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Fast Lane

With a hot new record and a national tour, The Woodlands’ Driver Friendly has the pedal to the metal!

”It’s big-boy time” for Driver Friendly, says guitarist Andy Lane. The group recently signed with a label and is currently touring the nation. From left: Chris Walker, Lane, Tyler Welsh, Juan Lopez and Jeremi Mattern.

The Woodlands natives who make up the now Austin-based band Driver Friendly have Tom Hanks to thank for their first label-backed album. It may seem unlikely, but it’s true.

In 2012, they released a video for their upbeat tune “Messidona,” with re-created scenes from the Oscar winner’s films. According to guitarist Andy Lane, Hanks’ daughter—a fan of the pop rockers—showed the video to her father, who asked what would happen if he re-tweeted it. “They’d probably get signed,” she quipped.
The tweet (“one snappy record”) indeed helped lead to an offer from Hopeless Records after a decade of stop-and-starts. And it set in motion their fifth album, Unimagined Bridges, which dropped last month.

The boys—including Lane, frontman Tyler Welsh, bass guitarist Chris Walker, drummer Jeremi Mattern and trumpet player Juan Lopez, all in their late 20s—are on a nationwide tour in support of the record. They’ll pass through Houston on Aug. 1 to play the Eastdown Warehouse (850 Mckee St., 713.280.6778).

Since snagging the record deal, the band has gone from playing ATX dives to playing to 2,000 people at Houston’s Free Press Summer Fest this year—a staggering transition. “It’s big-boy time,” Lane laughs. In fact, they drew upon the evolution in developing Unimagined Bridges; the record’s title refers to a German poem that advocates building a bridge from darkness to hope. “This is us trying to transform from the unsigned artist who was kind of doubtful to the artist who’s just trying to do it.”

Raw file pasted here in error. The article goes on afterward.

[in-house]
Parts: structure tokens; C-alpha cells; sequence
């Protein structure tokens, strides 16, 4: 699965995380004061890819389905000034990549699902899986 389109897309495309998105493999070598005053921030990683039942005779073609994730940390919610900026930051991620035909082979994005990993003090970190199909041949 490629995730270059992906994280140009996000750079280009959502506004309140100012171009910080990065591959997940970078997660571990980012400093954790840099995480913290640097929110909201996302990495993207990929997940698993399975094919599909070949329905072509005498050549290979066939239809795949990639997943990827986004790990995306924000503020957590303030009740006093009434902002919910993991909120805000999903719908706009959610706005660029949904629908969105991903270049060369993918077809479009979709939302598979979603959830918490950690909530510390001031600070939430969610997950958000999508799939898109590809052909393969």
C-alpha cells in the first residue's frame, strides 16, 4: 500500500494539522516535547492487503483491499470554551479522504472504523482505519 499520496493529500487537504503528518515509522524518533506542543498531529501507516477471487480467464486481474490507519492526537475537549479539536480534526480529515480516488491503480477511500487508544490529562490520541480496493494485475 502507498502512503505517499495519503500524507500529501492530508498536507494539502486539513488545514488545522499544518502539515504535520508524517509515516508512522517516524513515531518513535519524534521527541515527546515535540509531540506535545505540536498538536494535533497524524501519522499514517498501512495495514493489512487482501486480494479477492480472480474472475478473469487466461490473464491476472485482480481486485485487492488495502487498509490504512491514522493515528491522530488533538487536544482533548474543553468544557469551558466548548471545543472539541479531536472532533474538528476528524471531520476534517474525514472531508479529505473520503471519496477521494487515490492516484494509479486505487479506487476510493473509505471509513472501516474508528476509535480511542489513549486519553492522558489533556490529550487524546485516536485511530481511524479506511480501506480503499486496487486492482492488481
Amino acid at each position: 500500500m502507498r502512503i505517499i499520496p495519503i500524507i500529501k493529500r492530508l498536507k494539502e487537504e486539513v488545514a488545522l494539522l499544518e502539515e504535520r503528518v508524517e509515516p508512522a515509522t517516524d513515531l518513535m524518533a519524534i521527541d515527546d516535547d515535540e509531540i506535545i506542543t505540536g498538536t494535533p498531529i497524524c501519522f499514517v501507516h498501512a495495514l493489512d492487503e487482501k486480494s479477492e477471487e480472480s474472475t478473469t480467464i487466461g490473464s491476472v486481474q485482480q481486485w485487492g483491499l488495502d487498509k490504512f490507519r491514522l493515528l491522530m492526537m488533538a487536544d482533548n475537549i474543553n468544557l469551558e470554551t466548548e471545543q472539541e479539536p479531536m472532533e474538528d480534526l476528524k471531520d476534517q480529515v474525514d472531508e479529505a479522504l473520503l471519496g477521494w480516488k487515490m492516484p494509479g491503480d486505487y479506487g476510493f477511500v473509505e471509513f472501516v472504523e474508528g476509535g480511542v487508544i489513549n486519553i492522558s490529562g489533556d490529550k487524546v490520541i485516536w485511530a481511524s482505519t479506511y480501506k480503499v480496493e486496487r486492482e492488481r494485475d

Wide-eyed earnestness has been a signature of the band’s work since the members met back in 2002, marching on the high school drum line. Over the years, they’ve turned themes of believing in one’s self and optimistic perseverance into bright and cleanly energetic tunes with flourishes of trombone and trumpet; their latest single, “Stand So Tall,” is a bouncy jam that promises you can crawl your way out of a ditch despite feeling “collapsible at best.”

Despite knowing each other for more than a decade, the band members can’t seem to get enough of each other: They once spent two weeks at a remote North Carolina cabin where they held dance parties, pingpong tournaments and drunken, soul-searching discussions that informed their music. Shortly after, Lopez and Welsh moved in together—with their wives. “They’ve got a Full House situation going on,” says Lane, adding that, as a crew, band members enjoy chowing down on barbecue, watching Battlestar Galactica and studying. (Lane and Walker are in grad school for psychotherapy and music composition, respectively, and Welsh has just set aside his plans for a Ph.D. in English.) “We’re all total nerds,” Lane insists.

And unlike that other band from the tony Houston suburb to the north, Arcade Fire—“Don’t talk to them about [The Woodlands],” Lane says. “They’ll get angry”—the boys of Driver Friendly are always eager to make their way home, per their name, which itself is inspired by a unique Texas road sign. “We really would have dwindled away if it weren’t for the people here. We just love this state.”